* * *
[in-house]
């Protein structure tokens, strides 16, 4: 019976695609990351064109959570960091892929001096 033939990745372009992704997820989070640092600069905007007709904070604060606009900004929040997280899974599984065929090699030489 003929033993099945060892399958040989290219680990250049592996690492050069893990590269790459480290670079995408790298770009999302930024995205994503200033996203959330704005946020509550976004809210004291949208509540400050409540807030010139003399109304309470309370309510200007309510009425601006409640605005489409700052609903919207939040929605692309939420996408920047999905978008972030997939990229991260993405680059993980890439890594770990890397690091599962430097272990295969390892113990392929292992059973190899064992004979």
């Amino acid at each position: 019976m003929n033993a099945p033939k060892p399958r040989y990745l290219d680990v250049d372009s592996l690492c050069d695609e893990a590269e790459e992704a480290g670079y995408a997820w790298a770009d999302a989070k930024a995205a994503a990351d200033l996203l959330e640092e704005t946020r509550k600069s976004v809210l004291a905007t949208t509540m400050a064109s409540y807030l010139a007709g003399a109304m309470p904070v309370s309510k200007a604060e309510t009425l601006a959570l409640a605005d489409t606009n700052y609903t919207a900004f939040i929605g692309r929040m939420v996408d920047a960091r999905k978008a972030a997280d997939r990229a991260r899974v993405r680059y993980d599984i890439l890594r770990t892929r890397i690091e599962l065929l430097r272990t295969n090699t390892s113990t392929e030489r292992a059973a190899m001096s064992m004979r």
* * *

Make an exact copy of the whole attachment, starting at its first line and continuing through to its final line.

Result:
[in-house]
């Protein structure tokens, strides 16, 4: 019976695609990351064109959570960091892929001096 033939990745372009992704997820989070640092600069905007007709904070604060606009900004929040997280899974599984065929090699030489 003929033993099945060892399958040989290219680990250049592996690492050069893990590269790459480290670079995408790298770009999302930024995205994503200033996203959330704005946020509550976004809210004291949208509540400050409540807030010139003399109304309470309370309510200007309510009425601006409640605005489409700052609903919207939040929605692309939420996408920047999905978008972030997939990229991260993405680059993980890439890594770990890397690091599962430097272990295969390892113990392929292992059973190899064992004979």
């Amino acid at each position: 019976m003929n033993a099945p033939k060892p399958r040989y990745l290219d680990v250049d372009s592996l690492c050069d695609e893990a590269e790459e992704a480290g670079y995408a997820w790298a770009d999302a989070k930024a995205a994503a990351d200033l996203l959330e640092e704005t946020r509550k600069s976004v809210l004291a905007t949208t509540m400050a064109s409540y807030l010139a007709g003399a109304m309470p904070v309370s309510k200007a604060e309510t009425l601006a959570l409640a605005d489409t606009n700052y609903t919207a900004f939040i929605g692309r929040m939420v996408d920047a960091r999905k978008a972030a997280d997939r990229a991260r899974v993405r680059y993980d599984i890439l890594r770990t892929r890397i690091e599962l065929l430097r272990t295969n090699t390892s113990t392929e030489r292992a059973a190899m001096s064992m004979r």